- Goals: What are you trying to accomplish?
- Metrics: How will you know if you succeeded? What does “successful marketing” look like for your firm?
- Audience: Who is this marketing for? What are you trying to communicate to your audience?
- Channels: What mediums or methods will you use to reach your audience?
- Call to action: What will you ask your audience to do once you reach them?
Identify What You Love (and What You Hate)
With your simple marketing strategy in hand, it’s time to implement. Look at what you love doing, or what only you could do. Keep these tasks on your plate as long as they’re enjoyable.
Then, list out all the steps you absolutely hate doing—or just aren’t any good at. You should also list action items that you don’t know how to do (and would waste time on if you tried to figure out how to DIY).
Now, it’s time to divvy up those tasks. First, look around at your existing team and connections. Are there people in your firm who could take on some of these tasks (and want to)? Let others volunteer to help, especially if they have a passion for something like creating content, making connections and forging relationships with media, or managing systems and processes.
Outsource Wisely (and Cheaply)
Look at what’s left on your list of tasks that someone else needs to complete in order to implement your marketing strategy and plan. Sort these into two categories:
- Time-intensive: These are relatively simple or basic tasks that most people could do—even if they don’t know how (by teaching themselves or getting a quick lesson in what to do).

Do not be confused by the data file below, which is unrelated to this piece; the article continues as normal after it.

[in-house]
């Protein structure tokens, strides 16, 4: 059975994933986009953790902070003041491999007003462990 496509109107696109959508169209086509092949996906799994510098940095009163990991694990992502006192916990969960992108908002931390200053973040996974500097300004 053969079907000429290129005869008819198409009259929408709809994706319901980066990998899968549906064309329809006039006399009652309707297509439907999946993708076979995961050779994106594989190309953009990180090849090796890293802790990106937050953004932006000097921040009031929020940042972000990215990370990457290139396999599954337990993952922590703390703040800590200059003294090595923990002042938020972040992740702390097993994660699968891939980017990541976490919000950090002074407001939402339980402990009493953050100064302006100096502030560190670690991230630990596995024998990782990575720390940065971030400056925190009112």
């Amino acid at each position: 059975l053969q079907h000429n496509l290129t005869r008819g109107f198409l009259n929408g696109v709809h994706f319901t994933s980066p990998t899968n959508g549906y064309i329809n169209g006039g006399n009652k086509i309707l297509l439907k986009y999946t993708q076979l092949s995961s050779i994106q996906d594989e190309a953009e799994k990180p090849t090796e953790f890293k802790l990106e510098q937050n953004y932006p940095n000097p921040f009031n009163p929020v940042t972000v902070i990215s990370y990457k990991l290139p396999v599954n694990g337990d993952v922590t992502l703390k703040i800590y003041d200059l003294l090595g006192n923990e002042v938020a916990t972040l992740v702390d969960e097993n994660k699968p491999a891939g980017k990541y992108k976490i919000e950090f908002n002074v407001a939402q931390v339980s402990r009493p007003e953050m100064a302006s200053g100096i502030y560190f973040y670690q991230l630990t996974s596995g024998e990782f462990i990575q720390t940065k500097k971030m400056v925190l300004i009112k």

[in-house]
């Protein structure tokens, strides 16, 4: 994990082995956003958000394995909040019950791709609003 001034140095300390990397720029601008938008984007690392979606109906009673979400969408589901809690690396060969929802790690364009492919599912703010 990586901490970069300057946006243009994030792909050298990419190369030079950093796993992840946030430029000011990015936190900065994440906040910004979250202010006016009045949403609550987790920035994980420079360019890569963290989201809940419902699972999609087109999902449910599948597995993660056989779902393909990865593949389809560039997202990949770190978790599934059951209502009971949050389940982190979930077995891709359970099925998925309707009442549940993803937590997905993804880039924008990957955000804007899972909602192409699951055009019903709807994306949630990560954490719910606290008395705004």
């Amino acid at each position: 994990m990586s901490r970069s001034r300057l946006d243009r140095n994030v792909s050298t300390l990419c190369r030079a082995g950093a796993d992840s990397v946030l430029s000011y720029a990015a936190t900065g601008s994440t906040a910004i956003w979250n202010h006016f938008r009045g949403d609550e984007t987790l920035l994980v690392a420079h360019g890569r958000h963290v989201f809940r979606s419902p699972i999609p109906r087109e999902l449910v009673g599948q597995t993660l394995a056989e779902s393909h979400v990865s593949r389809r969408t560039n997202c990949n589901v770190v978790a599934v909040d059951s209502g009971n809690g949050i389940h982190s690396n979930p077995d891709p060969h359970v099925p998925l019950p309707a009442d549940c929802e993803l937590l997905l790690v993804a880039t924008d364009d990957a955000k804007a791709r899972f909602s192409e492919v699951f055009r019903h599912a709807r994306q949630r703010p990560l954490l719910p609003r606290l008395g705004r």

- Skill-intensive: These are tasks or projects that you need a trained expert to help you with. Not just anyone could complete these to-dos; a specific skill set is required.
Most tasks are time-intensive. Here’s where you can outsource cheaply to minimize your marketing budget:
- Hire a virtual assistant: A virtual assistant and can help with most administrative tasks and very basic marketing functions, like scheduling social media posts, researching speaking opportunities. Good VAs range from $15 to $30 per hour.
- Hire an editor: Can you jot down rough drafts for articles or marketing materials? If so, you might not need to spend hundreds on a freelance writer. You could simply hire an editor for about $50 per hour to wordsmith your drafts into polished pieces of content.
- Hire an intern: You may feel wary about bringing a college student into your team, but younger talent can be immensely valuable when it comes to marketing. For best results, map out the marketing projects you want help with first and be as specific as possible. Don’t expect your intern to work for free, either. Show that they and their work are valued in your firm by paying them a reasonably hourly wage and help structure their workload by agreeing to a set amount of hours each week.
As for those remaining skill-intensive tasks? Consider working with an expert on an as-needed basis. There’s no need to keep a professional or an agency on a 24/7 retainer if you’re trying to minimize your marketing budget. A periodic consulting call or help with a few projects throughout the year may be all you need to market successfully.